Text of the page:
Researchers in Texas A&M University’s Department of Ocean Engineering are working to better understand the natural adaptation of coastal ecosystems to environmental stressors such as storms, rising temperatures and sea levels.
They are looking at the exchange of sediments between the nearshore environment, the beach and the sand dunes; and the factors limiting the growth of coastal vegetation, according to Dr. Orencio Duran-Vinent, research assistant professor, in a Texas A&M Engineering article.
“We are also looking at what controls the maximum size of coastal dunes; the post-storm recovery of dunes and barrier islands; and the prediction of their medium- and long-term changes resulting from the combination of waves, storms, wind-driven transport and sea level rise,” he said.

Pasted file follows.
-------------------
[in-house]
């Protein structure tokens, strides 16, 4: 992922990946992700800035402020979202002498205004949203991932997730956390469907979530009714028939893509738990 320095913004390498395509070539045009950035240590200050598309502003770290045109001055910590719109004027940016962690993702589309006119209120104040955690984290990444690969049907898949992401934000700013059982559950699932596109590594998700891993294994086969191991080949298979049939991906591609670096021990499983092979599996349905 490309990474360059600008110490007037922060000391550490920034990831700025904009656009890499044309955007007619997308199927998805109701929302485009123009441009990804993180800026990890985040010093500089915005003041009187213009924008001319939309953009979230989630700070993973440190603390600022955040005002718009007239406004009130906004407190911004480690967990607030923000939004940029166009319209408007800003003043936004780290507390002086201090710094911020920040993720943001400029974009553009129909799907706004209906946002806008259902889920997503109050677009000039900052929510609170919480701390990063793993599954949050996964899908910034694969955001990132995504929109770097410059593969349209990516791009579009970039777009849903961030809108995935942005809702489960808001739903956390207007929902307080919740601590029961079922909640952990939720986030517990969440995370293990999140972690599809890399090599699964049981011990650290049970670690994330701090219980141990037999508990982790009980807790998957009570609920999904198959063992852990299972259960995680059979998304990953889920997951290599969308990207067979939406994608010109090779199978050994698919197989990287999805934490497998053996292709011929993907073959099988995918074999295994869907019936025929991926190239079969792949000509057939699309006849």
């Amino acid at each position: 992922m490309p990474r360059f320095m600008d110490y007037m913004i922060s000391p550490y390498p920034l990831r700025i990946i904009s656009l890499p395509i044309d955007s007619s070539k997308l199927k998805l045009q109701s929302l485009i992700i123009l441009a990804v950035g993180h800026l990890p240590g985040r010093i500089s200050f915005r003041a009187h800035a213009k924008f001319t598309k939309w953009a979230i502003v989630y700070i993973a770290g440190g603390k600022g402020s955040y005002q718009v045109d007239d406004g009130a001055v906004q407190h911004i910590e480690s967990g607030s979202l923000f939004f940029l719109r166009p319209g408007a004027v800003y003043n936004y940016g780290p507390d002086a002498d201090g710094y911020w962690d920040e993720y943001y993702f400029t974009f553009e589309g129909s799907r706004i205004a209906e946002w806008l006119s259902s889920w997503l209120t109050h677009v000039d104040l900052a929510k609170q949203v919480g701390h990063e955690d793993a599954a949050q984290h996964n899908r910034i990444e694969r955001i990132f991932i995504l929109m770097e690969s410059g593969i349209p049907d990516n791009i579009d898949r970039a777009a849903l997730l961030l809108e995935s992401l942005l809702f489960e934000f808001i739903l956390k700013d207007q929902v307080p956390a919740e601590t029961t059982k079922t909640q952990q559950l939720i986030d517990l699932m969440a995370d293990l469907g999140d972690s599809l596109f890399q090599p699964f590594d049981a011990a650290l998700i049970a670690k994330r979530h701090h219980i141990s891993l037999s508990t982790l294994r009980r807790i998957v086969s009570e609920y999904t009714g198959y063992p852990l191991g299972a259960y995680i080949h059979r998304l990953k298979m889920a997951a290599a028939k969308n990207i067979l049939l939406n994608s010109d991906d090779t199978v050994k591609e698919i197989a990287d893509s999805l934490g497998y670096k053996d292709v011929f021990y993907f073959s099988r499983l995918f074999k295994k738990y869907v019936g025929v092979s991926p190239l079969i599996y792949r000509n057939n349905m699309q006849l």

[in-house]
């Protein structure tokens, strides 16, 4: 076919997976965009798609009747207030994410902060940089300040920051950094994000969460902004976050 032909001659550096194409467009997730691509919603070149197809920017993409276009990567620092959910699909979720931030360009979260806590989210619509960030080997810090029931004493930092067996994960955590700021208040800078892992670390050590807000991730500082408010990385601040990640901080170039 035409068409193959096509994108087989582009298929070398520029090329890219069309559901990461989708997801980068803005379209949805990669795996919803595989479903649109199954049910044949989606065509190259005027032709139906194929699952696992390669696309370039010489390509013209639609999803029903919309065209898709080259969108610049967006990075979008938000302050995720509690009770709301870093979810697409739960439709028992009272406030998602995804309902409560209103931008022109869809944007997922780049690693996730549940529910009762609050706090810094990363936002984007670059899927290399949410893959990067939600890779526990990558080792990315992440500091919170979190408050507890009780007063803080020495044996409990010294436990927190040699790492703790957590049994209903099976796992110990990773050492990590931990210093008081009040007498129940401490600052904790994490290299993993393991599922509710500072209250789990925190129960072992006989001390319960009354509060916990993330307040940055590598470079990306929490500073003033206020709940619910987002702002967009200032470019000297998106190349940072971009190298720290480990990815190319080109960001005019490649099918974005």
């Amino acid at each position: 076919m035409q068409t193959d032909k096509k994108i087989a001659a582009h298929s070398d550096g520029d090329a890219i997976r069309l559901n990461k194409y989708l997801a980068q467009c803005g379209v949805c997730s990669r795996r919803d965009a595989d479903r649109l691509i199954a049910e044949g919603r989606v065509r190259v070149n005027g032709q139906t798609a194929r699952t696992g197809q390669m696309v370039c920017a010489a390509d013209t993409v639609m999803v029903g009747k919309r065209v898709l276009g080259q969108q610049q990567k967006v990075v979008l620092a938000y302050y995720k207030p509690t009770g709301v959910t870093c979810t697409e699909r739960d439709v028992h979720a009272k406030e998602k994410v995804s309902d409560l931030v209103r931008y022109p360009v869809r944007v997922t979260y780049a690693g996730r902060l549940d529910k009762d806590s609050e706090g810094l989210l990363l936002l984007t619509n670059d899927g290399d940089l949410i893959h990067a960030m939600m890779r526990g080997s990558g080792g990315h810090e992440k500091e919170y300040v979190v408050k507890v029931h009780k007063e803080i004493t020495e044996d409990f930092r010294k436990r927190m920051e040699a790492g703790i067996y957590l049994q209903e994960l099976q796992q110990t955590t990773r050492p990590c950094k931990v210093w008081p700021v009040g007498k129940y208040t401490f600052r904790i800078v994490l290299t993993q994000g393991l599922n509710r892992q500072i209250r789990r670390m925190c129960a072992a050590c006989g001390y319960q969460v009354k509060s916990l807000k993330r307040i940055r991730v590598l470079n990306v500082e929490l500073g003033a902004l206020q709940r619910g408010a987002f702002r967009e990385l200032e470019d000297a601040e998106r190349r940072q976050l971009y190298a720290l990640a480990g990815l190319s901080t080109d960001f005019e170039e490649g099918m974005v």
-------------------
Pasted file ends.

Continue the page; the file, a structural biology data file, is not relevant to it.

Duran-Vinent is working with Dr. Ignacio Rodriguez-Iturbe, distinguished university and distinguished Texas A&M Engineering Experiment Station professor, Dr. Paul Mario Koola, professor of practice, and Dr. Rusty Feagin, professor in the Department of Ecosystem, Science and Management.
Duran-Vinent said the main goal is two-fold: to use the knowledge to devise better ways to protect, restore and increase the resilience of coastal ecosystems, and to develop a new approach in coastal engineering where natural ecosystems are an integral part of the coastal infrastructure.
These natural ecosystems provide flooding protection, biodiversity, adaptation to external conditions and sustainable development for their communities. For example, coastal dunes are the natural barriers against storm impact for beaches. Their success in coastal protection depends on how tall they are at the moment of impact.
Continue reading the Texas A&M Engineering article.